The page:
The \tooldx{latex} utility provides the basic interface for Isabelle document
preparation.  Its usage is:
Usage: latex [OPTIONS] [FILE]

  Options are:
    -o FORMAT    specify output format: dvi (default), dvi.gz, ps,
                 ps.gz, pdf, bbl, png, sty, syms

  Run LaTeX (and related tools) on FILE (default root.tex),
  producing the specified output format.
Appropriate {\LaTeX}-related programs are run on the input file, according to
the given output format: \texttt{latex}, \texttt{pdflatex}, \texttt{dvips},
\texttt{bibtex} (for \texttt{bbl}), and \texttt{thumbpdf} (for \texttt{png}).
The actual commands are determined from the settings environment
(\texttt{ISABELLE_LATEX} etc., see \S\ref{sec:settings}).

The \texttt{sty} output format causes the Isabelle style files to be updated
from the distribution.  This is useful in special situations where the
document sources are to be processed another time by separate tools (cf.\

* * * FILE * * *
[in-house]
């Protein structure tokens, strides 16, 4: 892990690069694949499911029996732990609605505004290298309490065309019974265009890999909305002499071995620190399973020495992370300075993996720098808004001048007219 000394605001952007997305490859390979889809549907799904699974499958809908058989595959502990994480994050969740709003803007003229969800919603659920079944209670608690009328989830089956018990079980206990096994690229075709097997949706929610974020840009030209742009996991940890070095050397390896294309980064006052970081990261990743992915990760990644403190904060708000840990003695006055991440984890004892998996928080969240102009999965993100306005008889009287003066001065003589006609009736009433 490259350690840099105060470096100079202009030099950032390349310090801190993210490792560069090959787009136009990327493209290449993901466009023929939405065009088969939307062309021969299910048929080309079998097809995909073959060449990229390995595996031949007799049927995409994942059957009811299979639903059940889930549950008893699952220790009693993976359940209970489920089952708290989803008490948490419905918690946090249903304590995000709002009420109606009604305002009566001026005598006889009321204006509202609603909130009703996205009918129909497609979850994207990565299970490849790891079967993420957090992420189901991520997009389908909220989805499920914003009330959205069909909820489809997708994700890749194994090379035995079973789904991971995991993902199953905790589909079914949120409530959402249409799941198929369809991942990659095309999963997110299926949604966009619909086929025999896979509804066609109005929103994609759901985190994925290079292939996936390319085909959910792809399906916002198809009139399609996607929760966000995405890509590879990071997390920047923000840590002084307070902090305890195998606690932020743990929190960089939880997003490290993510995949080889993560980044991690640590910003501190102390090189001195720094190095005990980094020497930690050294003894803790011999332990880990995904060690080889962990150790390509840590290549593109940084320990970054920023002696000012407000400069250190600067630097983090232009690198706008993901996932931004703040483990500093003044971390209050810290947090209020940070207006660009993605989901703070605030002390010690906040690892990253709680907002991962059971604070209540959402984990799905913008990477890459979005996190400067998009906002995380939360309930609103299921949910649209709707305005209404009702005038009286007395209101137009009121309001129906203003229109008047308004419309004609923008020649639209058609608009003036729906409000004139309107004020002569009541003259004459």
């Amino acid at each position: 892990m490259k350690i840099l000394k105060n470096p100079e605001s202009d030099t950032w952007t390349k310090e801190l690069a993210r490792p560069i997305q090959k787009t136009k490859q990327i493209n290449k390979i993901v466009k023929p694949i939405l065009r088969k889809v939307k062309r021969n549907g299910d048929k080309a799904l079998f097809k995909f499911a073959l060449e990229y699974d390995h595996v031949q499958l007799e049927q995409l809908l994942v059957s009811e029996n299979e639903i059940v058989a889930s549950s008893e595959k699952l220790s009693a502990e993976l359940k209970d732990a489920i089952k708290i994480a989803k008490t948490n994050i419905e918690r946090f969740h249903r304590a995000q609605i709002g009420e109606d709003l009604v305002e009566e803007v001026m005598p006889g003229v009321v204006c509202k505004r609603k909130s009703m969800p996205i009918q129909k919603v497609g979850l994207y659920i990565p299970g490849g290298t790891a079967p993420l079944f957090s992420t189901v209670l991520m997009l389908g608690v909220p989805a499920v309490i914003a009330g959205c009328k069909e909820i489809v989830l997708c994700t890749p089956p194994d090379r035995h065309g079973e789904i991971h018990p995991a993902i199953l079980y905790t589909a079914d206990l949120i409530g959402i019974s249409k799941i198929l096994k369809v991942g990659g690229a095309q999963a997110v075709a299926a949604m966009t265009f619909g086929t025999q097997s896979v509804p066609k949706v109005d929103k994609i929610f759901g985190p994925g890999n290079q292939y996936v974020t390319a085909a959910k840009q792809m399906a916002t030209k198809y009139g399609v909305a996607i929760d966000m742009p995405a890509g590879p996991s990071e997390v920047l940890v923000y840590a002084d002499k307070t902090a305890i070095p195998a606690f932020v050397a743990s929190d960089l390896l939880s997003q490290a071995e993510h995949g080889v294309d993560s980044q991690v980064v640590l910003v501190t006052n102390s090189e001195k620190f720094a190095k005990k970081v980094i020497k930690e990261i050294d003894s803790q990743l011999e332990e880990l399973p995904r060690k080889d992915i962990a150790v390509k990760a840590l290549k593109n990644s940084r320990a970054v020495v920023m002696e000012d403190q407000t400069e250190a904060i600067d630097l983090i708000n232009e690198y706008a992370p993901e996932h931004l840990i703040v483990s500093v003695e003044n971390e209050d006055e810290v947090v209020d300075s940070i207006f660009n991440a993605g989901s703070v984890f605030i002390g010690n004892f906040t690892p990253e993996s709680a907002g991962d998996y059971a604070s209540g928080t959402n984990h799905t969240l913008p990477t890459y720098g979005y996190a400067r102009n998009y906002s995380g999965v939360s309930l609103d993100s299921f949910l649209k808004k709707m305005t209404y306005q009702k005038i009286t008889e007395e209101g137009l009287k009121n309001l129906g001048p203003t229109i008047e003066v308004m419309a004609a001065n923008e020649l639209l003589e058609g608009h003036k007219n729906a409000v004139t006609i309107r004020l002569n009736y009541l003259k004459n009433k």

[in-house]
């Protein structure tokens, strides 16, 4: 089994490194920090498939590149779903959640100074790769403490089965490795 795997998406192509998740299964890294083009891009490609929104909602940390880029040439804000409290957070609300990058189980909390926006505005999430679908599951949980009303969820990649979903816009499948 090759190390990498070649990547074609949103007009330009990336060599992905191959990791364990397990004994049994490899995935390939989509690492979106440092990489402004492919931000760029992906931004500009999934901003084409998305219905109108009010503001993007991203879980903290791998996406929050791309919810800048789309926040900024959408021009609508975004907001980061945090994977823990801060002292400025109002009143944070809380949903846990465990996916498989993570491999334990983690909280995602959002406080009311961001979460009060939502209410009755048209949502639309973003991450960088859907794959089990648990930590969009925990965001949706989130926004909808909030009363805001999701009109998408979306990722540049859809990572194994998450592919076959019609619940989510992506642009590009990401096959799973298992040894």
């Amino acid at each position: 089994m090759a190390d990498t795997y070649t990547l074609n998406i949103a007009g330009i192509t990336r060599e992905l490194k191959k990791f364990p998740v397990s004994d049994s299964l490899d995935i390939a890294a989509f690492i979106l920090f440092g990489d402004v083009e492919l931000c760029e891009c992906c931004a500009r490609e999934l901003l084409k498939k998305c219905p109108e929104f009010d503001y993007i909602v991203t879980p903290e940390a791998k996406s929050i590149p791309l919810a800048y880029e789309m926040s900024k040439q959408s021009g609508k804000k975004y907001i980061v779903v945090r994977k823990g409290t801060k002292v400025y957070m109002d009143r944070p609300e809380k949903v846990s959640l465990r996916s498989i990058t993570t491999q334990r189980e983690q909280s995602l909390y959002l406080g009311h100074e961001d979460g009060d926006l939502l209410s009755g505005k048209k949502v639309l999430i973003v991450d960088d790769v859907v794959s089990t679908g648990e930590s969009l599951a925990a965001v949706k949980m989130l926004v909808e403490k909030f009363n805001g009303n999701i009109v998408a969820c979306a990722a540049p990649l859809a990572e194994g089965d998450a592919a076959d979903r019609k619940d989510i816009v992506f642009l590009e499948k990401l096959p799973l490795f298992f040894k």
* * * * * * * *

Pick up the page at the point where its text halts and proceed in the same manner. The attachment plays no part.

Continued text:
option \texttt{-D} of the \texttt{usedir} utility, see

The \texttt{syms} output is for internal use; it generates lists of symbols
that are available without loading additional {\LaTeX} packages.


Invoking \texttt{isatool latex} by hand may be occasionally useful when
debugging failed attempts of the automatic document preparation stage of
batch-mode Isabelle.  The abortive process leaves the sources at a certain
place within \texttt{ISABELLE_BROWSER_INFO}, see the runtime error message for
details.  This enables users to inspect {\LaTeX} runs in further detail, e.g.\ 
like this:

  cd ~/isabelle/browser_info/HOL/Test/document
  isatool latex -o pdf

%%% Local Variables: 
%%% mode: latex
%%% TeX-master: "system"
%%% End: